The opinion of the court was delivered by: MARVIN E. ASPEN
MARVIN E. ASPEN, District Judge:
Sammy Knox and Noah Robinson have joined in a motion "to investigate improper jury influence," contending that a Deputy United States Marshal threatened jurors with tax prosecution unless the "right" verdicts were delivered. Knox and Robinson were both convicted of serious charges in connection with their involvement in and with the El Rukn street gang, and are currently awaiting sentencing. lacking any credible evidence that such improper influence was exerted, we deny the motion.
We do not doubt that both Knox's counsel and Robinson's counsel received an anonymous telephone call purporting to describe some kind of wrongdoing. Knox's attorney took a call in late November 1991 from a woman who claimed to have been a juror in the "El Rukn trial." She said that she had been threatened with income tax prosecution unless she "'voted the right way.'" She also claimed that she and another juror had been told by a U.S. Marshal that "indictments for failure to file had already been prepared and lacked only their name."
Similarly, Robinson's local counsel received a telephone call in mid-December 1991, also from a woman who identified herself as an El Rukn trial juror. The caller said that U.S. Marshal Tracy told a group of jurors that "some of them had not filed income tax returns and that there would be indictments returned against them if they did not vote the right way." The woman further admitted to not having filed an income tax return "for several years," and that Tracy's words compelled her to return guilty verdicts as to all defendants.
We decline to accord to these anonymous telephone calls the weight necessary to authorize an inquiry into the validity of the jury's verdict. These totally unsubstantiated claims are both not credible and are rebutted by the sworn affidavit of Deputy U.S. Marshal Richard Tracy.
Tracy's affidavit, submitted with the government's response opposing the Knox and Robinson motion, affirms his responsibility to "secure and protect the jury . . . during its deliberations," a responsibility that he swore under oath to uphold, and attests to the fact that Tracy "never, either during the course of the trial or during the course of the jury's deliberations, told any juror or group of jurors that he, she, or they had not filed income tax returns, or that there would be indictments for federal income tax ofenses [sic] returned against anyone if they did not vote a certain way."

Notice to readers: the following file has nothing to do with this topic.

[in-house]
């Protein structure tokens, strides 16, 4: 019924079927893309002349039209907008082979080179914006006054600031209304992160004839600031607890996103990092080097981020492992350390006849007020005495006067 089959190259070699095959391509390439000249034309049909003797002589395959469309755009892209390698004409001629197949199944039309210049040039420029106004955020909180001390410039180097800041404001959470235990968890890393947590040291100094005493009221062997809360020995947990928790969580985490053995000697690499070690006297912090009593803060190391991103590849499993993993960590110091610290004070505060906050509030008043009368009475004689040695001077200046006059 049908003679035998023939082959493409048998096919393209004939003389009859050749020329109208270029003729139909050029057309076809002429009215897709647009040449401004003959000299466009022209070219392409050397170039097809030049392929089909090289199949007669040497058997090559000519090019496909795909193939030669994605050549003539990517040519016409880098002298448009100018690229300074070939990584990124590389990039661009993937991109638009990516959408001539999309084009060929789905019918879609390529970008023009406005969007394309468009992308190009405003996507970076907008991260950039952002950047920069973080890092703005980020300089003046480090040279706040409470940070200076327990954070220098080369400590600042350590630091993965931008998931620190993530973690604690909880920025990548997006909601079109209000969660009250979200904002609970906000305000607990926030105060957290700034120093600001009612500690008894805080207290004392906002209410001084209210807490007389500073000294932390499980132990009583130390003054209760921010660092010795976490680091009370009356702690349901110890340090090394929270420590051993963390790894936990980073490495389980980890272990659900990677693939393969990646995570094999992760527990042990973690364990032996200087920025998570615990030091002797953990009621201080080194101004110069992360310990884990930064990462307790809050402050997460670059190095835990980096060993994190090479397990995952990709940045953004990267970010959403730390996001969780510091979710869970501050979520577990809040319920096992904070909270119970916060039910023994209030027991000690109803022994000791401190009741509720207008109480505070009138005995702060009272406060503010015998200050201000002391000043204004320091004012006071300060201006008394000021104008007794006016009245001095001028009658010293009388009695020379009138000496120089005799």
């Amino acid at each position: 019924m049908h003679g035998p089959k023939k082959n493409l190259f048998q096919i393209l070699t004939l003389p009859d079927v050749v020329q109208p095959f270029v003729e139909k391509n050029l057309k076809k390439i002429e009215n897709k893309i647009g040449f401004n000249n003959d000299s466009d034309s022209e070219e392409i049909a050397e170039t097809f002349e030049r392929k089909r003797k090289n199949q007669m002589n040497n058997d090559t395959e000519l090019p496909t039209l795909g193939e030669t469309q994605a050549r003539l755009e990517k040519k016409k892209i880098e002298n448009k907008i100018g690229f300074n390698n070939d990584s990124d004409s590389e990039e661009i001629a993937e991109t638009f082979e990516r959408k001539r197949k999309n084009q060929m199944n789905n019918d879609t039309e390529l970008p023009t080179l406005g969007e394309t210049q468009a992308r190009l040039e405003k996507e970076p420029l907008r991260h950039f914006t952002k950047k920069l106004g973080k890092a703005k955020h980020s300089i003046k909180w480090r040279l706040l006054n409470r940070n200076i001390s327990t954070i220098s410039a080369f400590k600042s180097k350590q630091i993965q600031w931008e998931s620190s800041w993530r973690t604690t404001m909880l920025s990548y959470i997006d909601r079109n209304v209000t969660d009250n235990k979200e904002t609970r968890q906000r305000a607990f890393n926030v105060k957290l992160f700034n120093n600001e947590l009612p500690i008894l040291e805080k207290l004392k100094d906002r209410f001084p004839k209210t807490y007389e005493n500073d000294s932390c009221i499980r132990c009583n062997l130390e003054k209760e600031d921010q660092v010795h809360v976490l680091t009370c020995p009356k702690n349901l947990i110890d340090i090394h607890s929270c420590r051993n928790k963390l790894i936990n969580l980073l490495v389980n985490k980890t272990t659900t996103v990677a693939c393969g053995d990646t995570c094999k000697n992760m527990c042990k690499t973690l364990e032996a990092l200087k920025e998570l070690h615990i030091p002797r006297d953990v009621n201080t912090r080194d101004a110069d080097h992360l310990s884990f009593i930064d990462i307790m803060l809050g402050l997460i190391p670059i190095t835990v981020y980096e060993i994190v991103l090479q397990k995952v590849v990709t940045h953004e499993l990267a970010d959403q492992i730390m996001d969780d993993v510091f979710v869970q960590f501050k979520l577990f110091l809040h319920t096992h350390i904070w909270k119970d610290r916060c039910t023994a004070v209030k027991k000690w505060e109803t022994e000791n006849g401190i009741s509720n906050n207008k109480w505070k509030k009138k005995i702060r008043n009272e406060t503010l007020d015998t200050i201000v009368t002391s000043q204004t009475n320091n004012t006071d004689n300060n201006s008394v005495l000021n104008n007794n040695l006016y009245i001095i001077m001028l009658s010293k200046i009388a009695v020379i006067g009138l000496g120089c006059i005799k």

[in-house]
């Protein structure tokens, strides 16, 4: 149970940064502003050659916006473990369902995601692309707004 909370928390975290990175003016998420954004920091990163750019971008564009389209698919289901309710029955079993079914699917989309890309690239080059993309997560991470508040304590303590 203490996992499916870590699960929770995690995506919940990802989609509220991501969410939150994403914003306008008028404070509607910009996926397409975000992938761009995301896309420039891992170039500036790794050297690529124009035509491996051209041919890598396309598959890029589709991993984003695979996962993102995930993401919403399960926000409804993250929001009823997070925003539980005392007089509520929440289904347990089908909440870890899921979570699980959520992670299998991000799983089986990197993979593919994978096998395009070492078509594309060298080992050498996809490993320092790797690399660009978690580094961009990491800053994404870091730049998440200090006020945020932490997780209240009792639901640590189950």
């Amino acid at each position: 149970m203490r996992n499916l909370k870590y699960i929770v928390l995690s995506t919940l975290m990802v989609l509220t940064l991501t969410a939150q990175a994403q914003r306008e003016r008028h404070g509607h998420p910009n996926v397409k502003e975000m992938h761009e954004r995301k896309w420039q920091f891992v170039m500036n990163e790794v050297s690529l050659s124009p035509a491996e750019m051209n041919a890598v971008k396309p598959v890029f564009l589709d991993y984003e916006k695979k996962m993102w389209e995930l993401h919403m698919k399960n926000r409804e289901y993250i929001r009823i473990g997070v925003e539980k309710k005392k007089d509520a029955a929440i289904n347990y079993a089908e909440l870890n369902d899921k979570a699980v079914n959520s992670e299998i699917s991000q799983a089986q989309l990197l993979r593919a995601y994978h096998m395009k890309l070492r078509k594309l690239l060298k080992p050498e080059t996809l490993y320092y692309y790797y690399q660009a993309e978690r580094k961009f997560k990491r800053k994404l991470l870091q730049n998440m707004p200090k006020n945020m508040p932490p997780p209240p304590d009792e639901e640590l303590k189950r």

Our own interaction with Deputy Marshall Tracy leaves us confident that he did not engage in any activity that might be construed as an improper influence on the jury. From our observation, Tracy conducted himself in an entirely professional manner, and upheld his oath to "safeguard and protect" the jury. Moreover, we are confident that any of the real El Rukn trial jurors would not have hesitated to advise the court directly of any threats or coercions of the sort reported by the anonymous callers; indeed, several notes were sent to this court by the jury during the course of the four-month trial, and during deliberation. Finally, the jurors had a chance to interact with the court in chambers following the return of the verdict, and could have then alerted us to any wrongdoing. No juror, of course, did.
We agree with the government that two anonymous telephone calls are insufficient to warrant an investigation; if these calls were sufficient, "then anyone with access to a telephone could, with a simple, nonsensical anonymous call, cause a major disruption of the criminal process."
Without a credible basis to authorize a Federal Rule of Evidence 606(b) investigation into the validity of the verdict, and with Deputy Marshal Tracy's sworn denial of the substance of the anonymous telephone calls received by the two defense attorneys, we deny the motion. It is so ordered.
MARVIN E. ASPEN, United States District Judge